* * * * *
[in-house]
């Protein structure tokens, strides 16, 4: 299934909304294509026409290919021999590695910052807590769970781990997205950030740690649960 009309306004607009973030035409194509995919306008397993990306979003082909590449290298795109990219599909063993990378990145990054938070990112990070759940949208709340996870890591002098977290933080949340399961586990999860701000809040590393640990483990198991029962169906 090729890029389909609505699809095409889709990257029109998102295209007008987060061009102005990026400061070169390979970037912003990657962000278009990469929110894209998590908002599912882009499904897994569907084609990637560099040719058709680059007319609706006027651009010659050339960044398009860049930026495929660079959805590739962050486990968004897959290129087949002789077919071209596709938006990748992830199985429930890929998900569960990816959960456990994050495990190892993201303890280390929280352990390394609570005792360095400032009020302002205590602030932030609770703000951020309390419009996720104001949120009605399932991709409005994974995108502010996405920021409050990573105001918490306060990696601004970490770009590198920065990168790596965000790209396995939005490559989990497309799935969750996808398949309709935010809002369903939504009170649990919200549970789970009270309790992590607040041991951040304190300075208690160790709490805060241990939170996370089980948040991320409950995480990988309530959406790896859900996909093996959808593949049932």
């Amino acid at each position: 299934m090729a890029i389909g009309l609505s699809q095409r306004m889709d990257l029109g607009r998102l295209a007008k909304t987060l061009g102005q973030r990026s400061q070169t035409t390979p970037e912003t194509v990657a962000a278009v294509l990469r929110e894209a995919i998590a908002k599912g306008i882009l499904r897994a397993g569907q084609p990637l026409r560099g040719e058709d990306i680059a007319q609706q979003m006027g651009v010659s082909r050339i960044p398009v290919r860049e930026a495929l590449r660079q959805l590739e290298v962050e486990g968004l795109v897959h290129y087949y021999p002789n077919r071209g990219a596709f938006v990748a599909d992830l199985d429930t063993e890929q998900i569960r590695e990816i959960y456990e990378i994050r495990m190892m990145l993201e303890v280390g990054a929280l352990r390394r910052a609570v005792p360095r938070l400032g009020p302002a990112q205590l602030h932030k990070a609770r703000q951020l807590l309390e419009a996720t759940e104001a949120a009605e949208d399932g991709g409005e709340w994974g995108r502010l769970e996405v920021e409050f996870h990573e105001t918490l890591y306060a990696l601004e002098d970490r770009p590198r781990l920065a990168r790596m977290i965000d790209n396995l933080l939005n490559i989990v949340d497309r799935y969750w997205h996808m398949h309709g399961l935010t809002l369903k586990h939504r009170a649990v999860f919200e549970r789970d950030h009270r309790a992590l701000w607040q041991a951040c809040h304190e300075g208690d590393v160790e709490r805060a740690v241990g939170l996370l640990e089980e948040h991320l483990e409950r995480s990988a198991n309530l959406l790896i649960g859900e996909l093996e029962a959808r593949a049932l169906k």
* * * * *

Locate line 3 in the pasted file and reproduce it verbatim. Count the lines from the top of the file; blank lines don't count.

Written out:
């Amino acid at each position: 299934m090729a890029i389909g009309l609505s699809q095409r306004m889709d990257l029109g607009r998102l295209a007008k909304t987060l061009g102005q973030r990026s400061q070169t035409t390979p970037e912003t194509v990657a962000a278009v294509l990469r929110e894209a995919i998590a908002k599912g306008i882009l499904r897994a397993g569907q084609p990637l026409r560099g040719e058709d990306i680059a007319q609706q979003m006027g651009v010659s082909r050339i960044p398009v290919r860049e930026a495929l590449r660079q959805l590739e290298v962050e486990g968004l795109v897959h290129y087949y021999p002789n077919r071209g990219a596709f938006v990748a599909d992830l199985d429930t063993e890929q998900i569960r590695e990816i959960y456990e990378i994050r495990m190892m990145l993201e303890v280390g990054a929280l352990r390394r910052a609570v005792p360095r938070l400032g009020p302002a990112q205590l602030h932030k990070a609770r703000q951020l807590l309390e419009a996720t759940e104001a949120a009605e949208d399932g991709g409005e709340w994974g995108r502010l769970e996405v920021e409050f996870h990573e105001t918490l890591y306060a990696l601004e002098d970490r770009p590198r781990l920065a990168r790596m977290i965000d790209n396995l933080l939005n490559i989990v949340d497309r799935y969750w997205h996808m398949h309709g399961l935010t809002l369903k586990h939504r009170a649990v999860f919200e549970r789970d950030h009270r309790a992590l701000w607040q041991a951040c809040h304190e300075g208690d590393v160790e709490r805060a740690v241990g939170l996370l640990e089980e948040h991320l483990e409950r995480s990988a198991n309530l959406l790896i649960g859900e996909l093996e029962a959808r593949a049932l169906k």